http-equiv='refresh'/> Global Therapies: Osteopathy

Thursday, 2 June 2011


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The introductory page on the General Osteopathic Council website defines osteopathy as:
"Osteopathy is a system of diagnosis and treatment for a wide range of medical conditions.  It works with the structure and function of the body, and is based on the principle that the well-being of an individual depends on the skeleton, muscles, ligaments and connective tissues functioning smoothly together.

To an osteopath, for your body to work well, its structure must also work well.  So osteopaths work to restore your body to a state of balance, where possible without the use of drugs or surgery.  Osteopaths use touch, physical manipulation, stretching and massage to increase the mobility of joints, to relieve muscle tension, to enhance the blood and nerve supply to tissues, and to help your body’s own healing mechanisms.  They may also provide advice on posture and exercise to aid recovery, promote health and prevent symptoms recurring."
I've included the full introduction, as it is important for a well rounded understanding of what this modality is about. I particularly like the quote that they "work to restore your body to a state of balance". 

My reason for posting about osteopathy is because I have just seen one. My reason for this was twofold. Firstly, from a professional viewpoint I need to know who in my local area is good, and who I can refer my own clients to. I found this particular practitioner on recommendation from a good friend - the best way to find a therapist in my view. But, I do not blindly send my own clients to someone unless that person has treated me personally.

The second reason I saw the osteopath is because I felt wonky! I have no serious or acute issue, I just felt like something wasn't quite right with my alignment, and no quantity or sports massage from my colleague was going to fix that as we don't manipulate hard structures, i.e. bones. I have had neck ache on and off for some time, putting it down to perhaps stress of relocation, entering the world of self-employment, or perhaps an underlying and long standing issue from some years back when my neck "froze"...I had a period of about three weeks six or seven years ago when I couldn't turn my neck at all. Perhaps that was a precursur to me becoming a sports massage therapist, but I digress. 

So, professional curiosity and personal need for perhaps a little realignment took me to the osteopath today.

He did quite a lot of work on me, partly because he knew I understood the anatomy and reasoning behind his treatment. This meant that he could reduce the amount of time explaining what he was working on and spend more time treating, but mostly because he know I was prepared and understood what was happening.

Realigned were:

  • Left tibia/fibula (the two bones in your lower leg) - the head (top) of the tibia was too high - this caused me pain on the bone at the outside of my lower leg, just below my knee. Because of that my ITB was tight and caused me knee pain when running. Was this travelling up the body and giving me pains in my neck? Who knows...everything is linked afterall!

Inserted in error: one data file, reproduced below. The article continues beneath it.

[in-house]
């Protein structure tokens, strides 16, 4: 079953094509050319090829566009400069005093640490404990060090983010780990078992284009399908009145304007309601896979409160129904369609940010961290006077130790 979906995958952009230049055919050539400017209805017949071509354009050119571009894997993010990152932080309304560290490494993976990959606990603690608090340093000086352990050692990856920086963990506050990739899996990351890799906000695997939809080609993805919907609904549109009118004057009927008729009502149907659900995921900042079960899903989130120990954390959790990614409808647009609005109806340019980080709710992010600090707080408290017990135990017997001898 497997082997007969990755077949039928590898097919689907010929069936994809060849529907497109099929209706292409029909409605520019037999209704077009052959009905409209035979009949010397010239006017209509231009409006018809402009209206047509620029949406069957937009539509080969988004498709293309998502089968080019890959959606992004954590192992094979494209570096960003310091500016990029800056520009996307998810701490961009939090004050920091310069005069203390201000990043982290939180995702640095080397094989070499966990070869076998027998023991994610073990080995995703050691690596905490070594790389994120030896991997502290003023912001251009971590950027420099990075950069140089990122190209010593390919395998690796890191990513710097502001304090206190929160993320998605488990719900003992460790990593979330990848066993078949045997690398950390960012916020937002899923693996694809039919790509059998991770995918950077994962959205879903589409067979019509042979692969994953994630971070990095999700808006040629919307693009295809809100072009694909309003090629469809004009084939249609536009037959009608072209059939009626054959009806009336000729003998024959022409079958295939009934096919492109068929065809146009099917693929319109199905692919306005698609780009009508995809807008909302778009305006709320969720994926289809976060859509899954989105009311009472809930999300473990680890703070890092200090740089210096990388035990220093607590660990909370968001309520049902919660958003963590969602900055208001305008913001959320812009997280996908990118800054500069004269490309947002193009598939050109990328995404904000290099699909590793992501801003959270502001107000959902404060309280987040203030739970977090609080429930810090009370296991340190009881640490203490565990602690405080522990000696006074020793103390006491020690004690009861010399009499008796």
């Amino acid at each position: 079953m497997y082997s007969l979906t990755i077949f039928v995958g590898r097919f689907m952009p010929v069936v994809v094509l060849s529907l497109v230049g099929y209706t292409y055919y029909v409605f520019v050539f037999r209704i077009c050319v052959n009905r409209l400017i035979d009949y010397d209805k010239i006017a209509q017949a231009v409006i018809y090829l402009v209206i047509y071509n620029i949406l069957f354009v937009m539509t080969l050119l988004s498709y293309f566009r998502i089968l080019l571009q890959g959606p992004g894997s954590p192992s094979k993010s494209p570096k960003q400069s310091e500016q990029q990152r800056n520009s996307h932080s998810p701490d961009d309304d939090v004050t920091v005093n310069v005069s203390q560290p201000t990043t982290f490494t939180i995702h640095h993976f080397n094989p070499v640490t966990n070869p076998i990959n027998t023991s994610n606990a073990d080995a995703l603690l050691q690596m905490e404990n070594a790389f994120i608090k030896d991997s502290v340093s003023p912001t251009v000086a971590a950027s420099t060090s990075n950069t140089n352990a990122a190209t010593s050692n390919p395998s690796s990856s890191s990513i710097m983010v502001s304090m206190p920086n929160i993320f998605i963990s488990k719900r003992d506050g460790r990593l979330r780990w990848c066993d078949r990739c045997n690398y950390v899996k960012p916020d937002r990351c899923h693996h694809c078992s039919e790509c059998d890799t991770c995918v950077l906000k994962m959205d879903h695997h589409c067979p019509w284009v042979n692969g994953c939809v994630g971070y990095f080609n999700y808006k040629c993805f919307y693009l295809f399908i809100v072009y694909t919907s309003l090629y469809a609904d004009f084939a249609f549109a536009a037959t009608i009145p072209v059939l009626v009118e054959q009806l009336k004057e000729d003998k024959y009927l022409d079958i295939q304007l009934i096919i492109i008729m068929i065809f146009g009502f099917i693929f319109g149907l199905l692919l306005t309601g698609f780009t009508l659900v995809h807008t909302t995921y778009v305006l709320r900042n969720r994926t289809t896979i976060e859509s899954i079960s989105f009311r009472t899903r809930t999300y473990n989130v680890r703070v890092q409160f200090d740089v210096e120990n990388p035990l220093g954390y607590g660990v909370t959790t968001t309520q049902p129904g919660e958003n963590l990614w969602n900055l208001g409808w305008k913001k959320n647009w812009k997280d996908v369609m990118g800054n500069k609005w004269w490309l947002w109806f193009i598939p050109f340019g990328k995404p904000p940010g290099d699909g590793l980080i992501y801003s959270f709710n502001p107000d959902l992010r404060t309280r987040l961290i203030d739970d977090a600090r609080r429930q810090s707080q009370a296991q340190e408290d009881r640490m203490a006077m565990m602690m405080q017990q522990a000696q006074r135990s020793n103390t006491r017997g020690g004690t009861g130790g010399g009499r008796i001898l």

• Pelvis - slightly misaligned, with tenderness, especially at the iliosacral joint. Could this have been causing the neck pain? 
  • T5 and T8 - two vertebrae around shoulder blade area . Were these responsible for my neck pain?
  • C2 - a vertebrae in my neck - rotation of my neck wasn't quite so free looking round to the right, which is where the pain was manifesting, but not necessarily the key cause. (I think my fellow writer, Tim, refers to smoke and fire, and this analogy springs to mind here).
  • C1 - the top vertebrae - this one wasn't going to play today. I was holding or protecting it too much and like all good practitioners, if something isn't allowing you to treat it, it is for a reason so leave it alone for now.
All the time he was realigning bones he kept checking and rechecking how my range of movement was, how joints felt - whether they were springy, hard, blocked - and asking me for feedback.

Muscle testing also took place, the result being that I have an overly tense (hypertonic) right psoas muscle. This muscle attaches from the vertabrae in your lower back to the inside of your thigh bone (lesser trochanter of the femur). It's deep inside your abdomen and you have one on each side. For me, my left psoas muscle has become weak so we did some work on strengthening it. I've also got an exercise I can do at home (with help from someone) to continue to strengthen that side. I may need a little work to ease the tension on the right side, but with the left becomes stronger it should ease the right side naturally - thereby creating balance - which is what this is all about! 

How do I feel now? At the end of the session the tension and blocked feeling on the right of my pelvis had gone, and my neck rotation improved, it certainly feels easier. A few hours later and I still feel good. It feels like I want, and more importantly can, stand upright on two feet. Now that might sound funny, but for ages now I've tended to put most of the weight through one leg - something that's bound to cause an imbalance, or be the cause of an imbalance.  I'll certainly be recommending more clients to see osteopaths after my experience today.

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